Treading Water


by Sally Simon


They say I’m smart and personable (a rare combination), that I should be able to get a job that pays more than minimum wage (even though I’m a college drop out) and create a good life for myself (for fuck sake, what does that even mean?) but instead of answering (it really wasn’t a question), I stare at the vacation magnet on the fridge (the one Mom bought on our family vacation to the Galapagos when I was twelve) and imagine I’m one of those swimming iguanas, only I can’t swim.

My dad is talking now, but his words sound like blah-blah-blah and it reminds me of the tiny people who lived behind the hole in the wall behind my dresser, the ones that came out at night and pretended to be my friends only to chase me down the beach until I was out of breath and huddled behind a dune. His voice sounds like the waves, calm and nonthreatening, until they aren’t.

When I was about four we moved into this house (the one at the end of a cul-de-sac with a four-car garage) with the above ground pool where I learned to move my arms around enough to not drown. We had a flamingo float (that my dad bought for my mom because his sister was obsessed with them and he didn’t know any better). I loved that float and fought my older brother (who’s now my sister since puberty taught them they were born the wrong gender) for it, and won every time, but one day it was nothing but a puddle of pink plastic shriveled by the sun and I knew I would never trust anything to hold me up again.

I’m being told to shower (Do you need deodorant? I bought you deodorant) and come down to dinner. The water flows over my body (which is admittedly too skinny since I smoke too much weed without getting the munchies due to Lexapro making me lose my appetite, but for some reason they don’t cancel each other out), but I don’t really feel it. I know the water’s hitting me because I feel wet, and I think of when we were little and the three of us, my dad and brother and I, would have “sword fights” in the shower then run around naked (until Mom yelled what the hell someone’s going to break their neck) and I wonder if maybe that’s why I’m gay (but I dismiss it because that’s not what all the literature says), when I realize I haven’t used soap but I really don’t want to be clean anyway.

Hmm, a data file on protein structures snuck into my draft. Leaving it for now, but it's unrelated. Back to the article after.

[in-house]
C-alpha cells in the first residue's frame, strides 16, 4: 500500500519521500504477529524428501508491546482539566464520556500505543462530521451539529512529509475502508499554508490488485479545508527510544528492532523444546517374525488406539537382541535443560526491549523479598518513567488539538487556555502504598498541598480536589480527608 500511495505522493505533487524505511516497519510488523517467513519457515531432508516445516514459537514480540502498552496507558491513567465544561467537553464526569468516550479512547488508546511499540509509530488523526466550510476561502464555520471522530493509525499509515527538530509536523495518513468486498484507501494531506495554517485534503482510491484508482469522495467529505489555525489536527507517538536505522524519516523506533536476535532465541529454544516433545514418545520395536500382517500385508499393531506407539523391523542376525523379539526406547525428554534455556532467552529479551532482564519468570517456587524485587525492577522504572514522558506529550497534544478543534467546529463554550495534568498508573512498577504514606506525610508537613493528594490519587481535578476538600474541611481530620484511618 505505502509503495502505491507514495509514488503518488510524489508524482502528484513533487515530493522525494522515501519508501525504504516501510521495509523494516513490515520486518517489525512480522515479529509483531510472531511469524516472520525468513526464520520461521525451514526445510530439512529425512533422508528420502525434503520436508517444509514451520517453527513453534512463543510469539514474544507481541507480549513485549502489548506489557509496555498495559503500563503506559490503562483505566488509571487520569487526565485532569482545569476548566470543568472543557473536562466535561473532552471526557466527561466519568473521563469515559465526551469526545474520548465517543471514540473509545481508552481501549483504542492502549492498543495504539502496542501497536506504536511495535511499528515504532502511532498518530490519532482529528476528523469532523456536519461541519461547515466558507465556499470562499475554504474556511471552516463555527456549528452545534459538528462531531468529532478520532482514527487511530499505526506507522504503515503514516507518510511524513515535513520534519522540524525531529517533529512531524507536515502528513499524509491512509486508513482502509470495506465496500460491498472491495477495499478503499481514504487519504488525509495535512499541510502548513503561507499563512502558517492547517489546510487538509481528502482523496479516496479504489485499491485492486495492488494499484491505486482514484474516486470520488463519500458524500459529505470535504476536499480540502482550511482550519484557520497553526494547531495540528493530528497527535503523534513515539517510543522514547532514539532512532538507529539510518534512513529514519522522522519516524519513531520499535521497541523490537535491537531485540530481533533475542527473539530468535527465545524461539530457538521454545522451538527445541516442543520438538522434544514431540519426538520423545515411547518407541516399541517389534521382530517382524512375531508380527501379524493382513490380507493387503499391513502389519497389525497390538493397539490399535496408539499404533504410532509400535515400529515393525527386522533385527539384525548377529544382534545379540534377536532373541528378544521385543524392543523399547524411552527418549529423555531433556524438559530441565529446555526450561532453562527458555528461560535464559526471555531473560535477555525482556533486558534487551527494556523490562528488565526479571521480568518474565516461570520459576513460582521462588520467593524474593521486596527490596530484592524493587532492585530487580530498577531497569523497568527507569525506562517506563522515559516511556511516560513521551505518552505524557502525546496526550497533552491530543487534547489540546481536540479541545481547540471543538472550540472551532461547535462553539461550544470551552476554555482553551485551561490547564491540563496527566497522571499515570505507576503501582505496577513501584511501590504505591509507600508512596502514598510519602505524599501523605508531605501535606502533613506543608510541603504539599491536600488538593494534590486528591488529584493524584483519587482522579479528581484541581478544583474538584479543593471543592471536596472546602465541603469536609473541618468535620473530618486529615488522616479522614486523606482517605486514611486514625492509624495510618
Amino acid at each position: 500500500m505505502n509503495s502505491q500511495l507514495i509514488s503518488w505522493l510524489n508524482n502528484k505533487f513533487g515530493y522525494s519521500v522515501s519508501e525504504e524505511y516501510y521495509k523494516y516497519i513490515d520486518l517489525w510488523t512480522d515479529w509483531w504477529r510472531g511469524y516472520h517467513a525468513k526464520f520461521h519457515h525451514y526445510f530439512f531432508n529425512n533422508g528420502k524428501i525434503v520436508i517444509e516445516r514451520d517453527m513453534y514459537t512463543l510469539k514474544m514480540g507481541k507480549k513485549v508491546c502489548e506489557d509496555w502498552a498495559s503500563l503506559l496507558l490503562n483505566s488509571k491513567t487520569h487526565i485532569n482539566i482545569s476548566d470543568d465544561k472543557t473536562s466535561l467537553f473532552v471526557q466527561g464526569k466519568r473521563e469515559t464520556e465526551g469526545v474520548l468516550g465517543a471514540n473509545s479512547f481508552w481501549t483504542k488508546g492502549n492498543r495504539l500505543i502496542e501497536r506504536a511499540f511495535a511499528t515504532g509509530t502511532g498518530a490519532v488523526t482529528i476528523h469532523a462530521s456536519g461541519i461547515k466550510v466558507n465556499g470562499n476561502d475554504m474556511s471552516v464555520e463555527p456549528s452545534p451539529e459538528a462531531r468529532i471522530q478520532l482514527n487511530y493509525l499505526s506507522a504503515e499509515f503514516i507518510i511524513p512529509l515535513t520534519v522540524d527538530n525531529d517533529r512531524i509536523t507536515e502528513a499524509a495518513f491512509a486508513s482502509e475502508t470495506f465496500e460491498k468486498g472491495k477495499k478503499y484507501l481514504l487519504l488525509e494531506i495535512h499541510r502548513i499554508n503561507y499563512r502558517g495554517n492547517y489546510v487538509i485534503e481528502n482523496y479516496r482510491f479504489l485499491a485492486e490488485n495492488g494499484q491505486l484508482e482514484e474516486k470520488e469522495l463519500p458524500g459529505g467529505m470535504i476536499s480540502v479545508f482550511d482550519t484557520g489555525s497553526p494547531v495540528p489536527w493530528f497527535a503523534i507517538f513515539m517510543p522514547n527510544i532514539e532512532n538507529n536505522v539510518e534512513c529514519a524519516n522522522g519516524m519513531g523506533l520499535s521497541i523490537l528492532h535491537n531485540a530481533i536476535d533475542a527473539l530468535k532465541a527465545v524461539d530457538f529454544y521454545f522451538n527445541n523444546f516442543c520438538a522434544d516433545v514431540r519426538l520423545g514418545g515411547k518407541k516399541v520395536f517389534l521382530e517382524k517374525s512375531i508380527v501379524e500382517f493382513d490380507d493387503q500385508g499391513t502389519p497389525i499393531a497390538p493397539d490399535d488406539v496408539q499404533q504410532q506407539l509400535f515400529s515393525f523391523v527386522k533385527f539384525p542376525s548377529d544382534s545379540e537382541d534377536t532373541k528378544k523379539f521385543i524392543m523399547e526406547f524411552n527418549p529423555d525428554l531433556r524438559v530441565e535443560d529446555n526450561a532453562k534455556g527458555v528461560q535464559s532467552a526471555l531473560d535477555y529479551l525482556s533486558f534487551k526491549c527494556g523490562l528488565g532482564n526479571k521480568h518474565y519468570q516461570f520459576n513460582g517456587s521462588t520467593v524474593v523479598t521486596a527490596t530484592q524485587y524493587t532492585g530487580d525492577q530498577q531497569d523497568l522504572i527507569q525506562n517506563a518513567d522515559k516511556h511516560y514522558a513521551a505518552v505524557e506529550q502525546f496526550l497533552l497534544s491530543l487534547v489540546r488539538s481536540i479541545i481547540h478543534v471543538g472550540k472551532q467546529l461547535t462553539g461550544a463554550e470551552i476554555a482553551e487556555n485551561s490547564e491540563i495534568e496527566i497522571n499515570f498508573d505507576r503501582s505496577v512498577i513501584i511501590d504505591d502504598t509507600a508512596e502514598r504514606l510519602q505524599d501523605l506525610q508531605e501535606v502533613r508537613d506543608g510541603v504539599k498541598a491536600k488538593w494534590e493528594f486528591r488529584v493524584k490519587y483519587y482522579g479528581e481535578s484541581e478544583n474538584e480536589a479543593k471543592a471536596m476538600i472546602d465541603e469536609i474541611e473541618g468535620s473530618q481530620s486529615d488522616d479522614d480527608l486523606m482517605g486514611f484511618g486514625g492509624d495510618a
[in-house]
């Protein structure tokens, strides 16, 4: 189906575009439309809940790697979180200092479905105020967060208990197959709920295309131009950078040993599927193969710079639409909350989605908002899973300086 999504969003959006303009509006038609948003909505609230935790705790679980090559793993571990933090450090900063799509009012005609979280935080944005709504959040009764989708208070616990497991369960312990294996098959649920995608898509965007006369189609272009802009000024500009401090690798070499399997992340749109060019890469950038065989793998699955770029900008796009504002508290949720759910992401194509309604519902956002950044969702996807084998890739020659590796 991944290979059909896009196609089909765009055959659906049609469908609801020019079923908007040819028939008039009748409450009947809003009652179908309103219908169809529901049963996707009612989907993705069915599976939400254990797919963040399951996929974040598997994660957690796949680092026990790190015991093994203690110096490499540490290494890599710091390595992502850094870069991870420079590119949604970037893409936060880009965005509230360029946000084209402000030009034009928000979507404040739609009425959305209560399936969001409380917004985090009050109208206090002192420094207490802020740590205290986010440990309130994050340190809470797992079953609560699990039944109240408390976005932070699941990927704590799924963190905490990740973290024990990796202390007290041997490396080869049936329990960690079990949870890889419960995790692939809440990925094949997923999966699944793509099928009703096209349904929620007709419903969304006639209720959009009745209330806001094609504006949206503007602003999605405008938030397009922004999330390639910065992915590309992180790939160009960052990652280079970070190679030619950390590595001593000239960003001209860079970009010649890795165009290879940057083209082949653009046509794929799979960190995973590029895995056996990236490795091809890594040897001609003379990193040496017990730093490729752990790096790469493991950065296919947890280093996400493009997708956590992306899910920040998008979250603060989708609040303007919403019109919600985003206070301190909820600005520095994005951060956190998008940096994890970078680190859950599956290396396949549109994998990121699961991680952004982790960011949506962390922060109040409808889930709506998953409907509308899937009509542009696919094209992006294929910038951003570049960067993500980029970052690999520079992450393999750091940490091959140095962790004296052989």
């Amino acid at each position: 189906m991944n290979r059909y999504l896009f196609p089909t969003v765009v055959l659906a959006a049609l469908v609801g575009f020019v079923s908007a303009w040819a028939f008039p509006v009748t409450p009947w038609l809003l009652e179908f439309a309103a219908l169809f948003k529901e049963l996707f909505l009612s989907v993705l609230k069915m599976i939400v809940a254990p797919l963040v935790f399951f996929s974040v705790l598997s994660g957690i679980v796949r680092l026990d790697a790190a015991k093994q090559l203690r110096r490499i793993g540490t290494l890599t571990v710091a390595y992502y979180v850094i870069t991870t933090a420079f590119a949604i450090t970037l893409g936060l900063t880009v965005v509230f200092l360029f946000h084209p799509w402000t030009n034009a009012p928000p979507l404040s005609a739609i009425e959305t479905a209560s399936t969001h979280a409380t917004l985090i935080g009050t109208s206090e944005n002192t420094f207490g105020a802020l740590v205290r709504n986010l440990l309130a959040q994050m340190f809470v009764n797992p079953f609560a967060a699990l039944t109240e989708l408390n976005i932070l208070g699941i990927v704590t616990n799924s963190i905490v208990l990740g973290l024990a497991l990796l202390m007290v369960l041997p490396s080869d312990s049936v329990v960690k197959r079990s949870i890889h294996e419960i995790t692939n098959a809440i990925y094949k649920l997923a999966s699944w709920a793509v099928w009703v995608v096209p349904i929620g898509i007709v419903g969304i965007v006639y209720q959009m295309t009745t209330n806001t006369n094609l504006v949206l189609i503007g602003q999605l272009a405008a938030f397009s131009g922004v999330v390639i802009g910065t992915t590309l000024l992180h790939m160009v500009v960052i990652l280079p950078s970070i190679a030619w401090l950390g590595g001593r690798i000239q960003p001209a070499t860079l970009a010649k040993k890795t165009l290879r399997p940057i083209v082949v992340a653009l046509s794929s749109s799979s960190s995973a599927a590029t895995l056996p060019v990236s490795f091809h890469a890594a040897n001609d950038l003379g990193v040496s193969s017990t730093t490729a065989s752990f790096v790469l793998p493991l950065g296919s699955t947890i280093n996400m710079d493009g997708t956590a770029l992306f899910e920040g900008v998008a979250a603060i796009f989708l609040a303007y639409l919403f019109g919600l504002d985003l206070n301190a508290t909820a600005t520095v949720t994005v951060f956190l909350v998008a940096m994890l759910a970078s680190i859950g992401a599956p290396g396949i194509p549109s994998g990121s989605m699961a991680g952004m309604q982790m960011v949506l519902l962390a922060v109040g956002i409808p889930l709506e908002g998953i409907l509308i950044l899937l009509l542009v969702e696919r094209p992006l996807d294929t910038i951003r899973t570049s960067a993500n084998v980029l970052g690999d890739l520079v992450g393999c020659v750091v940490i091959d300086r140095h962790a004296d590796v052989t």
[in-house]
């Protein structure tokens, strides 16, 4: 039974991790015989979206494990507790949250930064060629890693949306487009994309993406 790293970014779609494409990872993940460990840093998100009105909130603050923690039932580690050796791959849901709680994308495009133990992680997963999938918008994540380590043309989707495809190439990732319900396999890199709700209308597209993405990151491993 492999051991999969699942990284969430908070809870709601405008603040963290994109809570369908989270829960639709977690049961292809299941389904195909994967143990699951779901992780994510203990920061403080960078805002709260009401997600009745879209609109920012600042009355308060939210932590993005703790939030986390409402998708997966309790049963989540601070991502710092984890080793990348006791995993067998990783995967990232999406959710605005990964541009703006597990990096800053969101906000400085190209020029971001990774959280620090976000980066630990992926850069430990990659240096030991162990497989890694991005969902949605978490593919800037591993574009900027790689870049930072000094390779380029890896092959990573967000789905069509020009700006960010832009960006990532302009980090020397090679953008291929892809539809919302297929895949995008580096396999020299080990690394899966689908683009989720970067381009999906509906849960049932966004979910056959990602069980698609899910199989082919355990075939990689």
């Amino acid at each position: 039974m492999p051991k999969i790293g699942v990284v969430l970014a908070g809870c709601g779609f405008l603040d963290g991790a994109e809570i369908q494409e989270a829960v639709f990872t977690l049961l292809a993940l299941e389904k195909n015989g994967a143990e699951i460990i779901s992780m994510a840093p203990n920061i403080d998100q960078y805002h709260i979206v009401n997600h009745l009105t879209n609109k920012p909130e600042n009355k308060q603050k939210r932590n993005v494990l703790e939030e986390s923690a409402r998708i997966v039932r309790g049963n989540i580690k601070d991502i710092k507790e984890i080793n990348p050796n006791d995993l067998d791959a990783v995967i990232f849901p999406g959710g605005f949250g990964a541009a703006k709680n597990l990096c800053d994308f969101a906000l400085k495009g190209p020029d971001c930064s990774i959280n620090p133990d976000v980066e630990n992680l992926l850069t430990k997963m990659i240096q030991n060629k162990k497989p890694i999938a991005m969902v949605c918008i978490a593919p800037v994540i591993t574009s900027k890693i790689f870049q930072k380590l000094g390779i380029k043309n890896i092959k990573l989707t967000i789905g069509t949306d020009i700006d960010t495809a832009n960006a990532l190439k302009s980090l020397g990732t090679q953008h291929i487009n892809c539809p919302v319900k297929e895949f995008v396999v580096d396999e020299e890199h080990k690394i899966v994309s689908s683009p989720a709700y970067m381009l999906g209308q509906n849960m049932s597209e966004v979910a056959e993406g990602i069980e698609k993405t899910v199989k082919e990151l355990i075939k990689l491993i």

Dinner is meatloaf again. Mom makes good meatloaf. I think she uses a special ingredient because I never see her use a recipe but it always tastes the same–like maybe she uses honey or something sweet like agave syrup (an ad for agave syrup popped up online last week while I was watching Danganronpa, an anime series where kids are locked in a school by a robotic bear headmaster and have to kill to survive, and I thought damn, what advertising genius chose this time slot to push agave syrup, but then I thought someone more fucked up than me and it made me feel better). She doesn’t know, but it bothers me that she drinks too much red wine and by the end of the meal she’s slurring her words and dad has retired to the couch where he’ll sit all night (because it’s hard putting your hands in people’s mouths all day, so leave me alone damn it) and watch stupid comedy shows (he thinks he’s funny) and I’ll hear his laugh all the way up in my room with the door closed (because he can’t do anything half-assed, even laugh) and wonder how I’m his son, and does it really matter if I can’t keep job if all life has in store for me when I get his age is a deflated flamingo float and a family who doesn’t laugh at his jokes.  I’ll lie back on my bed, close my eyes and wonder why the tiny people who lived behind my dresser stopped coming to visit me, and where are they now, and fall asleep to the sound of waves.


 

Sally Simon lives in the Catskills of New York State. Her writing has appeared in Hobart, Truffles Literary Magazine, After the Pause, and elsewhere. When not writing, she’s either traveling the world or stabbing people with her epee. Read more at www.sallysimonwriter.com.